It is beyond me how they were able to do it but it is a bit beyond the point

klu375 12-10-2012 12:54 PM

Quote:

Originally Posted by julian (Post 7056279)
Your quote
--->
Hybrid can be used until softer string breaks
--->spring
I disagree.
I coached college this spring.
I coached a high school 5 years before
Some players were able to play 50 hours of hybrid without
breaking a softer component

Wow! Is it a division 5 team? :)

Seriously if the player is a beginner/intermediate she should not be using poly. Just cannot take advantage of it and will hurt herself.

klu375 12-10-2012 01:23 PM

Quote:

Originally Posted by Dr. Perry (Post 7056184)
As far as spec is concerned, I am looking at:

98-100 sq in; 10.8 - 11.1 oz strung weight, < 65 stiffness.

Do you think these are about right for the skill level between intermediate and advanced, or advanced?

I can simply recommend you all around great racket - Yonex Vcore 100S. If you wait for a month - it will go on bigger sale as the next version is already available overseas.
She needs even more power - try Wilson Juice or Bab Pure Drive
She needs more control - try Head 18x20 thinner beam offerings
A little bit longer racket - Wilson BLX Tour

You need to match racket to her game and more importantly - ask her if she has preferences - does she want a red racket or a blue racket?:)

TCF 12-10-2012 03:12 PM

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Dr. Perry 12-10-2012 03:32 PM

Both the Pure Storm GT and Yonex VCore 100S are on my radar, in fact. Is the strung weight on 11 oz level too light even for girls?

Alohajrtennis 12-10-2012 03:43 PM

Quote:

Originally Posted by Dr. Perry (Post 7056530)
Both the Pure Storm GT and Yonex VCore 100S are on my radar, in fact. Is the strung weight on 11 oz level too light even for girls?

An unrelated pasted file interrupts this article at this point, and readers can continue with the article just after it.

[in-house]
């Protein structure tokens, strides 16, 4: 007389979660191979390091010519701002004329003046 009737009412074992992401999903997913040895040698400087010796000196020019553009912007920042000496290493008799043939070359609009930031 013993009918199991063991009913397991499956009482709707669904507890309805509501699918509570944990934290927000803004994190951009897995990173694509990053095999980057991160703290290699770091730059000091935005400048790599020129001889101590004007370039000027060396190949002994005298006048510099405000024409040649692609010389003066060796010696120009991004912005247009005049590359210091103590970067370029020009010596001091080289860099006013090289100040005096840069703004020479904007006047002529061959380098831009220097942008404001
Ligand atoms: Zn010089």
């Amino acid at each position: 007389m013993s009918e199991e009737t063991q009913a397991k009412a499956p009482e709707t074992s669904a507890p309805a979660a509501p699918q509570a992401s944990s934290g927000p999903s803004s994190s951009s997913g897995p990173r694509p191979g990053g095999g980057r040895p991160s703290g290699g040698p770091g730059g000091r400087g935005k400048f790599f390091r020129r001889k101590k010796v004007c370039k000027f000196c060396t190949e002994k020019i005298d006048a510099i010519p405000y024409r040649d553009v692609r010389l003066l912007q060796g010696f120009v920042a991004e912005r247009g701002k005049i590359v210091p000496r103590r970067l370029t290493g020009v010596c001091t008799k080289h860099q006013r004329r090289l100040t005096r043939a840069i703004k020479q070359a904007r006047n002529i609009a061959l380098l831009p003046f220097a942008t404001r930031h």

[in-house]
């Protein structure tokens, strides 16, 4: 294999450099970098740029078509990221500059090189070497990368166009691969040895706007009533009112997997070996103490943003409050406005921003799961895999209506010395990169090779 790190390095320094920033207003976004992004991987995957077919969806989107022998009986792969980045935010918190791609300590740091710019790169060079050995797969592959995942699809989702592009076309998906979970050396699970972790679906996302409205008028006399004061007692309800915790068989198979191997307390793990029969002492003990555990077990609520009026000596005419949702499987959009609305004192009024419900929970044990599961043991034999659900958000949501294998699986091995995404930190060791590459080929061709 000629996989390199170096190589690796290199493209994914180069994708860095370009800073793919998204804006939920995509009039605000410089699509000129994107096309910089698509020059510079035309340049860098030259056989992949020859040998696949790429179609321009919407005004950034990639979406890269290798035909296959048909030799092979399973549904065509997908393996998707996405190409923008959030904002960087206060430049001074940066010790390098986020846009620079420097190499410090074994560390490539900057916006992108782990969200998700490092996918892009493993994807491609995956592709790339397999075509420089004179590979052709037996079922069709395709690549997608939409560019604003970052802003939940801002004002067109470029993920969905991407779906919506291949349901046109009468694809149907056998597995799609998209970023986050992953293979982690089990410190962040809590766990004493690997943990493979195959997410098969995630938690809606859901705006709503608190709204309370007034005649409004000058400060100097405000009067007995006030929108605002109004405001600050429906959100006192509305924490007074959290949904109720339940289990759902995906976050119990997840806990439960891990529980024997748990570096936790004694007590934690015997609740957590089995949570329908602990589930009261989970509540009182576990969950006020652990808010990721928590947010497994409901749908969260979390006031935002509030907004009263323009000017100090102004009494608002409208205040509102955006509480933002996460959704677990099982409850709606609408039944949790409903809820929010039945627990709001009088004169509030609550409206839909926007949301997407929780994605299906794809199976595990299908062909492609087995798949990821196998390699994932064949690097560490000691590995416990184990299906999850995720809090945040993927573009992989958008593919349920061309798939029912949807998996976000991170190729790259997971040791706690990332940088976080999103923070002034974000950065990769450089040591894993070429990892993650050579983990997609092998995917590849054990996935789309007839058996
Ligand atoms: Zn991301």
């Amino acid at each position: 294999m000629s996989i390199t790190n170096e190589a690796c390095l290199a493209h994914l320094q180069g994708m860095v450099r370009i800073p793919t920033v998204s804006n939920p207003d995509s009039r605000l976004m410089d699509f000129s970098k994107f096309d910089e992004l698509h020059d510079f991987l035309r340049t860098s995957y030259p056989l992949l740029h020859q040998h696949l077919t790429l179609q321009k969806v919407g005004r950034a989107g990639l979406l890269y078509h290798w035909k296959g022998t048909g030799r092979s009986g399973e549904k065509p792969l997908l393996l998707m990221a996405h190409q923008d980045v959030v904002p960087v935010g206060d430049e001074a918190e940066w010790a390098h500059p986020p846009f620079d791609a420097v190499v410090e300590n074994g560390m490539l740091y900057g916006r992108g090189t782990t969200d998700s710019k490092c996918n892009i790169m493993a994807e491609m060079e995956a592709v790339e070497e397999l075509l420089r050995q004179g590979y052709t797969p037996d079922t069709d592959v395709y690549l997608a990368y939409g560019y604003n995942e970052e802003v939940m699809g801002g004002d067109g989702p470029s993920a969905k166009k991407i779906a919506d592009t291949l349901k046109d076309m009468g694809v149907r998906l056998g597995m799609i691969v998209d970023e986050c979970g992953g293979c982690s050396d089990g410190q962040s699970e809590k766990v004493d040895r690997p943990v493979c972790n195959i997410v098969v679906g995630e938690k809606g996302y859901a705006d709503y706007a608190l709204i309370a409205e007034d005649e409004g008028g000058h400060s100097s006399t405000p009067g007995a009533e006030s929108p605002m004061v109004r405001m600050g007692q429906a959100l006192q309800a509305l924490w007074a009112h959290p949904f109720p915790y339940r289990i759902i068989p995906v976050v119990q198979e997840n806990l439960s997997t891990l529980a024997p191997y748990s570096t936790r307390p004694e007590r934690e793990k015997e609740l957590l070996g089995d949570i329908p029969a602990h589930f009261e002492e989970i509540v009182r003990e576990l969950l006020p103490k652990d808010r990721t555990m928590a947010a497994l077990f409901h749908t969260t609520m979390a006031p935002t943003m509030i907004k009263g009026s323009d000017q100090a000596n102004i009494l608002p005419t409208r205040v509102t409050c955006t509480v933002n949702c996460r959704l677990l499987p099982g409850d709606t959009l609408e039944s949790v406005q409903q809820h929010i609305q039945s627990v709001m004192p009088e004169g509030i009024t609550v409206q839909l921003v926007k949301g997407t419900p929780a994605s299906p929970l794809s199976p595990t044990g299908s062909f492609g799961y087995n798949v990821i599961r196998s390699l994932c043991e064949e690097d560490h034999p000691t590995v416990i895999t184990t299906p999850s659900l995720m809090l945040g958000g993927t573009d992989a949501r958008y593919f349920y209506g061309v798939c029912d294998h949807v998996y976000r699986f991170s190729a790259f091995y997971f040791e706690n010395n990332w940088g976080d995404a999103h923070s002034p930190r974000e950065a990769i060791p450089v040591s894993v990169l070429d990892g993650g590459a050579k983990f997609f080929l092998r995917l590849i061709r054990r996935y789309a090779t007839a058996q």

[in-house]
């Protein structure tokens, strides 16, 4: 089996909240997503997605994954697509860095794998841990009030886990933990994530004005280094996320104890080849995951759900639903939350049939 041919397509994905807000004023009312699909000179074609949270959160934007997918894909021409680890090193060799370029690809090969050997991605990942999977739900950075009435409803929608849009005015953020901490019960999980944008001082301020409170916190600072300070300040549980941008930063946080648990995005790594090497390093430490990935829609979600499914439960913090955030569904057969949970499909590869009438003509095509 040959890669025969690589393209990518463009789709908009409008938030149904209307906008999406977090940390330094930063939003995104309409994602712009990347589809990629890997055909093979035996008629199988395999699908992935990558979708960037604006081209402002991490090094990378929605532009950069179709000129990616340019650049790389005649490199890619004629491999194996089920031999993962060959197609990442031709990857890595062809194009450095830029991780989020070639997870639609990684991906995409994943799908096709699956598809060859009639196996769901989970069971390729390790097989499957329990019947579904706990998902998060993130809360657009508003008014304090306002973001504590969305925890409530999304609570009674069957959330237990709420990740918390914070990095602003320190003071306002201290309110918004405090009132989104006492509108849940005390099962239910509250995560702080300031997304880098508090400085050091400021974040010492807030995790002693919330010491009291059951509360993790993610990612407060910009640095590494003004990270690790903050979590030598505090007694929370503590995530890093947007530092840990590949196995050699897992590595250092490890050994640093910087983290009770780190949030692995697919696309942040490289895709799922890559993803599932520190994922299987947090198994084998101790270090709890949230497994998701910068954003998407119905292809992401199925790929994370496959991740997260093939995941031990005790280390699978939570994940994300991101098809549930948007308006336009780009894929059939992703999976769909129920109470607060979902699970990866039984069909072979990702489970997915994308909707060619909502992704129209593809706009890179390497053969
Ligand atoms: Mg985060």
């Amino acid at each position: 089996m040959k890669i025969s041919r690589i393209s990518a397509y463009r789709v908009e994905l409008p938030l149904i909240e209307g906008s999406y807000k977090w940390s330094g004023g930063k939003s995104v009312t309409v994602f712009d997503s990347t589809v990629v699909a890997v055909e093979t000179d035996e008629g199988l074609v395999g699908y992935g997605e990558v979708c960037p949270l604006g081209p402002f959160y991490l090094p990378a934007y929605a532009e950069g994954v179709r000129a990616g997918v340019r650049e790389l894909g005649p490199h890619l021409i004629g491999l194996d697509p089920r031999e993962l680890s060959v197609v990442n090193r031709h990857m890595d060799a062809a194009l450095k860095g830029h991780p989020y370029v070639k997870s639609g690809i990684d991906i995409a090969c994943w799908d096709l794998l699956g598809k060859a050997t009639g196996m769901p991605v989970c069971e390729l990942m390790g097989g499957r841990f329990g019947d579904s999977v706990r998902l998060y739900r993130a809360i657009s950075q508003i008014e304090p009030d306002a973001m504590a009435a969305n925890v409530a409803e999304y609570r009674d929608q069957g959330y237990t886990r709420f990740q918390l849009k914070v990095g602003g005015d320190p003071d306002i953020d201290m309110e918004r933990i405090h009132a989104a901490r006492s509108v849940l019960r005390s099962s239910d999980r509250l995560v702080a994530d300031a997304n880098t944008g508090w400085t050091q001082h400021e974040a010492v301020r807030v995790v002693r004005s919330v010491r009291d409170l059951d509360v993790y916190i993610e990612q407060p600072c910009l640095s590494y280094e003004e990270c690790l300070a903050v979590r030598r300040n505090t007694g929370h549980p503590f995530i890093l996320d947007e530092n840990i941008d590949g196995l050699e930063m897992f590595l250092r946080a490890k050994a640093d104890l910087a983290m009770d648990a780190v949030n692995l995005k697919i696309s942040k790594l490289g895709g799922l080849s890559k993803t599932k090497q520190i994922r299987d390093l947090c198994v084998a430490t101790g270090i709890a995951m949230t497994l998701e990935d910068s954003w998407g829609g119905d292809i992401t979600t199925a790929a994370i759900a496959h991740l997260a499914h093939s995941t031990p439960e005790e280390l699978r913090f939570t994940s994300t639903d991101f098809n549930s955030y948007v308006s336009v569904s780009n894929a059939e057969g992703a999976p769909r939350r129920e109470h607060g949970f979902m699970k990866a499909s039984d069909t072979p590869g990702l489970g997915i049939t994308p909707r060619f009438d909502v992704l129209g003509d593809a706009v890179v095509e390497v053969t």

I dont think you posted how big or strong she is, only her age, so the answer is 'probably' but theirs no way to no for sure..Keep in mind TCF's girl is 8.

For a 13-15 year old, it's really not about whether they are a boy or a girl but how strong they are and can they maintain the racquet head speed with a heavier racquet.

LeeD 12-10-2012 03:49 PM

Everyone stresses about handling the 11.5 oz racket.
Maybe the weight of her racket should be based on the speed and spin of the incoming balls she sees. :shock:
No reason to use a 11.5 oz racket when the incoming balls are not WTA level, as the WTA PROS use 11.5 oz rackets. The balls she sees are much slower, so maybe a 10 oz racket is plenty heavy, and it would aid her swingspeed even when forced to run and stretch
Just like in men's tennis, the pros are using an average weight around 12 oz. WE do not face the pro level shots, and don't need anywhere near that weight of racket. At men's 4.0, I think 10oz is more than heavy enough to rip winners from anywhere on the court and to return winner attempts.

klu375 12-10-2012 03:59 PM

Quote:

Originally Posted by Dr. Perry (Post 7056530)
Both the Pure Storm GT and Yonex VCore 100S are on my radar, in fact. Is the strung weight on 11 oz level too light even for girls?

Pure Storm GT is for a really advanced player. Do not see many girls playing with it. TCF offers you a lighter version of this racket - very impressive that his 8yo can play with it - but it may be too light for a 13-15yo.

As was mentioned above she should use the heaviest racket she can play with comfortably. This should verified by playtest.

julian 12-10-2012 04:13 PM

Pure Storm is a mistake
 
Quote:

Originally Posted by Dr. Perry (Post 7056530)
Both the Pure Storm GT and Yonex VCore 100S are on my radar, in fact. Is the strung weight on 11 oz level too light even for girls?

Pure Storm is a mistake